September 03, 2013
God loves boat people.
This is the message displayed outside more than 70 churches across the state, as religious institutions step in to care for an increasing number of asylum seekers with nowhere else to go.
One Sydney church has helped to rehouse more than 90 asylum seekers dumped in an inner-city hotel the day after leaving Curtin Immigration Detention Centre.
They arrived with the singlets on their backs and $85 to last them two weeks in a cramped room with no cooking facilities.
Reverend Andrew Bruce, the minister of St Peters Anglican Church, says Australia’s asylum seeker policy is ”heartless, unacceptable . . . a complete shambles”.
He was halfway through a sermon on Good Friday when 45 asylum seekers from Sri Lanka filed into the back of his church.
The group of Tamil-speaking men had walked across the Princes Highway to the church, desperate for help.
”They had been left in the hotel with no idea where the shops were and none or very little English,” Mr Bruce said. ”They only had the shirt, the shoes, shorts and thongs on that they were wearing,” he said.
Mr Bruce and people who were inside the church at the time took the group straight to the shops, bought rice cookers and started finding clothes for them.
They came to the church every day for six weeks to cook, learn English and play cricket next to a graveyard.
Mr Bruce said the Red Cross was getting four times the number of people it was originally contracted for and could not cope.
Not long after the group had left, Mr Bruce was walking to the train station when he saw another group of about 40 people just standing outside the hotel across the road.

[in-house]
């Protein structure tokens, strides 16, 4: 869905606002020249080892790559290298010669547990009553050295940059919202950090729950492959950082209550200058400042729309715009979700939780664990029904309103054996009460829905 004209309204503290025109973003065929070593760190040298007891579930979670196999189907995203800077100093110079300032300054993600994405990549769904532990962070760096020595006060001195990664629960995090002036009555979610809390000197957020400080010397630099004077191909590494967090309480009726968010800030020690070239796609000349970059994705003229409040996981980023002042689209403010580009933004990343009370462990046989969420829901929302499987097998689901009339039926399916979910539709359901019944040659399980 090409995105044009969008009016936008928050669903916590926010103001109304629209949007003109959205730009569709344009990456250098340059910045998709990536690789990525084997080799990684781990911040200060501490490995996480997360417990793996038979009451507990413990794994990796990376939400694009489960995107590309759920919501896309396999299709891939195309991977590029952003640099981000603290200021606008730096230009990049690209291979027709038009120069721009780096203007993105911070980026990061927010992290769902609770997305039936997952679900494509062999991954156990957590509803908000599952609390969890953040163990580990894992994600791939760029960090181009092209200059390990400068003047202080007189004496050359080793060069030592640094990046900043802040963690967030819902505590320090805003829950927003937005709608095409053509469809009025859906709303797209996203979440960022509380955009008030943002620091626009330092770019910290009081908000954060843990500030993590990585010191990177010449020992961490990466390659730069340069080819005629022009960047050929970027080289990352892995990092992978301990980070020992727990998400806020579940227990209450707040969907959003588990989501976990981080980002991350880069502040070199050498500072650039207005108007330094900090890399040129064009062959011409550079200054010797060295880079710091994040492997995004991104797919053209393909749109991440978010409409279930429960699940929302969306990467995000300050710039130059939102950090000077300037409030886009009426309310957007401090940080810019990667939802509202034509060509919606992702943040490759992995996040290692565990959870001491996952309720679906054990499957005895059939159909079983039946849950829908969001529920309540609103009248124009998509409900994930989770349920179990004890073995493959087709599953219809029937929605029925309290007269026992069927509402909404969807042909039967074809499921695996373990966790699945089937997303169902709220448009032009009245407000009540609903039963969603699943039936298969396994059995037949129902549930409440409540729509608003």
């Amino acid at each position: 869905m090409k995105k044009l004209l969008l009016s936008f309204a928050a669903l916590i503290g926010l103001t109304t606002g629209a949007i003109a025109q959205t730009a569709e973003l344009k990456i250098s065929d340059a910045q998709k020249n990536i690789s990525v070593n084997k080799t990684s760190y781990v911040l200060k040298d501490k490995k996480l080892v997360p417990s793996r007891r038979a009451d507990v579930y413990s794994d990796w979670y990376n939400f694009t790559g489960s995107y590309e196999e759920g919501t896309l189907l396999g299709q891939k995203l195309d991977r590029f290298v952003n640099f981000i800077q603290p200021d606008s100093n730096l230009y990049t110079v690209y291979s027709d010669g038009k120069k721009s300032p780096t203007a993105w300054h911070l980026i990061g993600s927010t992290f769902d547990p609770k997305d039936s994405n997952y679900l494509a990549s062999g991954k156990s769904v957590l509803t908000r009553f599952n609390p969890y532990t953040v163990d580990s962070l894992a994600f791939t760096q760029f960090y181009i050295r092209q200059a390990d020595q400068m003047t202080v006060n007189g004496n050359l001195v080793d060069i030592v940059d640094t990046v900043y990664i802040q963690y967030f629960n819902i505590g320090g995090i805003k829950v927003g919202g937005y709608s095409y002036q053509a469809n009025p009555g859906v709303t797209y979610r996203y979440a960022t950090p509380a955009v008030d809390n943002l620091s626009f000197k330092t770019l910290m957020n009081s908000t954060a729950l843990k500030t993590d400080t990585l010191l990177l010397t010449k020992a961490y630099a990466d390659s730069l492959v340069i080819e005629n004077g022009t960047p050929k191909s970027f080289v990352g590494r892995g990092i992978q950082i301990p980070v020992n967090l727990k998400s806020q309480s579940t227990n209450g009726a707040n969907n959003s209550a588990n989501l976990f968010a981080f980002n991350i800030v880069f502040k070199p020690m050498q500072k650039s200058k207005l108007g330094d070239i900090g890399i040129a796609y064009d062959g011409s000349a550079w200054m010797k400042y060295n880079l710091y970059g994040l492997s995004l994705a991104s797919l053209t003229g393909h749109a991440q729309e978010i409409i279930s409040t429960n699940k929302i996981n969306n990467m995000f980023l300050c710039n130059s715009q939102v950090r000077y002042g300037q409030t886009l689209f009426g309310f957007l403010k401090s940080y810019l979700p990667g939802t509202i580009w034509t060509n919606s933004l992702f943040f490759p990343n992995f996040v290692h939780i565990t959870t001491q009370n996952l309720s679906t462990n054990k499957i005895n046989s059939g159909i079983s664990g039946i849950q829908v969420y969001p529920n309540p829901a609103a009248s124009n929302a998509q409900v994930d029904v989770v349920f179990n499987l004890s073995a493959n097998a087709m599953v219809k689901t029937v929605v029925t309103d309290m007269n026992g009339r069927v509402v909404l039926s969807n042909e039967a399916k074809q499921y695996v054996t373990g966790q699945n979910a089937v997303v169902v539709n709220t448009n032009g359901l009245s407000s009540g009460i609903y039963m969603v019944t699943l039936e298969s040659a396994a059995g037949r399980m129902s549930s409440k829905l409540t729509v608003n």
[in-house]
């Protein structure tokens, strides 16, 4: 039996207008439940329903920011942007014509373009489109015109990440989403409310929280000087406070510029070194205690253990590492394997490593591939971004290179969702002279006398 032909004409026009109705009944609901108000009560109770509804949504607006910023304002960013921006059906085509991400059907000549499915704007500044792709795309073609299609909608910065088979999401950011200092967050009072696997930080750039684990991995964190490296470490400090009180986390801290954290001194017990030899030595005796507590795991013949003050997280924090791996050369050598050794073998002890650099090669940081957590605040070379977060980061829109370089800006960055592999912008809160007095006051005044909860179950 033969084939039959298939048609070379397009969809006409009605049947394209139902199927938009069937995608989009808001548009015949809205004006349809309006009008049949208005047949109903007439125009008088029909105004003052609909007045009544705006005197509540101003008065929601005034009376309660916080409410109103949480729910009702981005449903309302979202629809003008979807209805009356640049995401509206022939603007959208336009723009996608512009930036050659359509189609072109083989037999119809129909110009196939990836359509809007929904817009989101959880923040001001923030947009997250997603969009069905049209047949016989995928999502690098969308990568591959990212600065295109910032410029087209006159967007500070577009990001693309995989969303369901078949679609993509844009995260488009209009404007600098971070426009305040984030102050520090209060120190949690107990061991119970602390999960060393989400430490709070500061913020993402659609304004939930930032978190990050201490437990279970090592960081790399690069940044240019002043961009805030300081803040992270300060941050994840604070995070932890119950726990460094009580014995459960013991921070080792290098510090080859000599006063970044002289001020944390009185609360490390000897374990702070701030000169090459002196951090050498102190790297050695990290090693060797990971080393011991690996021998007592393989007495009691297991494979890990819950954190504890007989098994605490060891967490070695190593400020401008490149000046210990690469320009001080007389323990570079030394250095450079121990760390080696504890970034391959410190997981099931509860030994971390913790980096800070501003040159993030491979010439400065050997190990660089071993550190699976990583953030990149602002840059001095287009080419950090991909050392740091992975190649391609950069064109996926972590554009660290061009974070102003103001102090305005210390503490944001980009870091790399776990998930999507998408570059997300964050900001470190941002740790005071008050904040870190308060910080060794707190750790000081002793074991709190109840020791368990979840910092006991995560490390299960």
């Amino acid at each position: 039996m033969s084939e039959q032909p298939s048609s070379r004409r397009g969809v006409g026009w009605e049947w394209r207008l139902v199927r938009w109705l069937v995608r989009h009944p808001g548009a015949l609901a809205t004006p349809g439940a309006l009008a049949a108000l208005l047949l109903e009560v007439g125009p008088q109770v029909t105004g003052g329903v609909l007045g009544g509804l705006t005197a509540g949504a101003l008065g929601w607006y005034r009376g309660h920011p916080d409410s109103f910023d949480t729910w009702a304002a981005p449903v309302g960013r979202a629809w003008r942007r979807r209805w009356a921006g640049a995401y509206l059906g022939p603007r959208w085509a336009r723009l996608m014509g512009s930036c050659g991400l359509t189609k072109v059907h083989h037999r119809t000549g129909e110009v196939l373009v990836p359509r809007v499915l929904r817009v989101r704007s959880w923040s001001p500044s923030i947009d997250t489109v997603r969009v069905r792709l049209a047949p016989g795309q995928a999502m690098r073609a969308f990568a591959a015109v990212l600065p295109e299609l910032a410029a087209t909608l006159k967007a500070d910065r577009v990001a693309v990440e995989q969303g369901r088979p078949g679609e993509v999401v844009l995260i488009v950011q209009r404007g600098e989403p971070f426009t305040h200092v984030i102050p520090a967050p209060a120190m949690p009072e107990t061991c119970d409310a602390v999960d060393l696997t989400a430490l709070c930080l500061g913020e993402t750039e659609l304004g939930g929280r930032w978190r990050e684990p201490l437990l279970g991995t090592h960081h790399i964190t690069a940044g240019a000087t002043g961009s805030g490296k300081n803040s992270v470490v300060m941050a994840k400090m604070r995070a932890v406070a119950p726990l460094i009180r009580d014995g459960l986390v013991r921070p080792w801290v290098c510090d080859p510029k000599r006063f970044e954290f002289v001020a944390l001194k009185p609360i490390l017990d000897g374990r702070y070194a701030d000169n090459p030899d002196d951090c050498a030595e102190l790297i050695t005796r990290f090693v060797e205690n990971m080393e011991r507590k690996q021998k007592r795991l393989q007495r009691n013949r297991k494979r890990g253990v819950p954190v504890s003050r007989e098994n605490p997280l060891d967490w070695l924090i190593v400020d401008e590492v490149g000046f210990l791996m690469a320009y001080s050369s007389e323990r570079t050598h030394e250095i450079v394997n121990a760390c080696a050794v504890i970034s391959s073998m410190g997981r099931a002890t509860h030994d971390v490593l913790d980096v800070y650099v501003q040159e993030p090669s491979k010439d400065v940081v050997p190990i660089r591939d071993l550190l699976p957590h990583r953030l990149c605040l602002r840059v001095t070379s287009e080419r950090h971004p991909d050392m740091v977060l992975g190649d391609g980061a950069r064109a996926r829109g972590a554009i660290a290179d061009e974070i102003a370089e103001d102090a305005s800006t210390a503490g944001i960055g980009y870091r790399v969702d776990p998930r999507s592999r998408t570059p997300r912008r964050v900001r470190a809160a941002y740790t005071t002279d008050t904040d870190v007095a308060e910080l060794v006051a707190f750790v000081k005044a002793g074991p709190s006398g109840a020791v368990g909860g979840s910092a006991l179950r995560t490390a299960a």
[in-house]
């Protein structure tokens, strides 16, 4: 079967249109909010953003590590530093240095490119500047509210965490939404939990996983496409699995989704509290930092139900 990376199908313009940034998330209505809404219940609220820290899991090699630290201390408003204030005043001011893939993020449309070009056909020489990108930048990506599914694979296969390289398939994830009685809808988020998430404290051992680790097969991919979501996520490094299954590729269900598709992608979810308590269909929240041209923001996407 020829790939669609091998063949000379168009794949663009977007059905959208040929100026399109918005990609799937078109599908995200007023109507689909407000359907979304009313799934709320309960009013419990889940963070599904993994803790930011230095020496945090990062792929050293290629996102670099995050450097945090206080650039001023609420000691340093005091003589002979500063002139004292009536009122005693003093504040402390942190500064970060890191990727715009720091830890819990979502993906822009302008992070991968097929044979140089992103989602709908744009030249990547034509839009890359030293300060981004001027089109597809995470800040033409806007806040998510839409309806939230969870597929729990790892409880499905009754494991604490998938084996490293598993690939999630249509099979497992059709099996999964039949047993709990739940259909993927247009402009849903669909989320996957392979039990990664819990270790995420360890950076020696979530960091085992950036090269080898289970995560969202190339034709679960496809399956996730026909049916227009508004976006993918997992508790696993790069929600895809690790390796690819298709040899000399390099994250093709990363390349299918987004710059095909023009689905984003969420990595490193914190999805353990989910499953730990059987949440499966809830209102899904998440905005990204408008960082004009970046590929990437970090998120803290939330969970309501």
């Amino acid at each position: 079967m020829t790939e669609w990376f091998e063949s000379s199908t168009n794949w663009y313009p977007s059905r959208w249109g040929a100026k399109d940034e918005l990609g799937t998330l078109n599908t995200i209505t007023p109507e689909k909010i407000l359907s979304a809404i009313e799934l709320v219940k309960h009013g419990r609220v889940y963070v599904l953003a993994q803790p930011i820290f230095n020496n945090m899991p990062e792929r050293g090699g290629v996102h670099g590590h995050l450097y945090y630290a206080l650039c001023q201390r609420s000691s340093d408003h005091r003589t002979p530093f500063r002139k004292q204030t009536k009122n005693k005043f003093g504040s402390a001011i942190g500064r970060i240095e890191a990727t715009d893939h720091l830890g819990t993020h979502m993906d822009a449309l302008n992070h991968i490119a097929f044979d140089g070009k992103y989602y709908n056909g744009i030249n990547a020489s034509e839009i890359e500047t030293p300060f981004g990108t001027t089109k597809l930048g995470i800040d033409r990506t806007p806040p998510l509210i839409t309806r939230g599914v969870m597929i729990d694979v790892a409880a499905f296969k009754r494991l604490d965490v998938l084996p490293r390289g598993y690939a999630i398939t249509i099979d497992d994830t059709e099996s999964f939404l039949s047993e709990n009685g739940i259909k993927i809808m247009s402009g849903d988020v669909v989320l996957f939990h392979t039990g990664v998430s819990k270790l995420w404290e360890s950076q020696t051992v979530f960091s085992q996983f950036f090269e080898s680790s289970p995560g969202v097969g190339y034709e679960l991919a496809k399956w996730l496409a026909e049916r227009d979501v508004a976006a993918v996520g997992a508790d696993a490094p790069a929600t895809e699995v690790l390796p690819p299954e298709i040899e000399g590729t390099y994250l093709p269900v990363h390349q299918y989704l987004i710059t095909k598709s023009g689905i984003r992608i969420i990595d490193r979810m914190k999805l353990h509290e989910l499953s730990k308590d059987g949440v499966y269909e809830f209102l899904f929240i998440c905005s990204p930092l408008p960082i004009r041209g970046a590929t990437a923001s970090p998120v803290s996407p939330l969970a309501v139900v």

They were 38 people from Myanmar, an Iranian couple, an Iraqi and a Sri Lankan man.
A few days later the group from Myanmar knocked on the church’s door on a rainy day in June. They were dripping wet.
”They turned up, these guys, literally shivering, and saying we need help.”
People from the congregation started taking off their jumpers and walking to their cars to find them clothes.
”These guys are expected to find accommodation when they arrive on their own, have no other family, no language, and they are expected to find a house in Sydney with no money, no credit history. It’s a pretty stressful time for these guys.
”Government policies on both sides are just heartless.”
A number of churches are weighing into political debate as the election draws closer. The Anglican Parish of Gosford recently displayed a sign reading: ”Kevin, PNG is not the answer, Love God”.
The church’s minister, Father Rod Bower, is hoping his humorous and controversial signage will draw attention to the asylum seeker issue.
”We need to be showing hospitality – especially to people who are not only homeless but nationless,” Mr Bower said.
Jesus, maybe this is a sign
You don’t have to be on Twitter to follow Jesus and smoking won’t kill you in the next life.
Churches are displaying more provocative and comical messages outside God’s door to spread the word of Christianity.
Outreach Media produces quirky Christian posters for people who do not often attend church.
St Peters Anglican Church is one of the 100 churches across Australia making use of its heavily trafficked location.
Reverend Andrew Bruce said 50,000 people drive past his church each day. ”I wanted to communicate that we are here, we are open and we care about what’s going on in the world.”
His church has put up signs including: ”Drive Safely: There’s only one death we want to talk about this Easter” and ”Shhhhhh don’t mention Jesus”.
The Anglican parish of Gosford gets regular headlines and air-time for several outspoken messages. This week, Father Rod Bower put up a message that read: ‘Rupert, News is very very Limited.”Another signs was ”Tony you’ve forgotten same sex appeal”.
”I would encourage Christian churches, mosques, and synagogues to put up signs that are designed to soften the hearts of people,” Mr Bower said.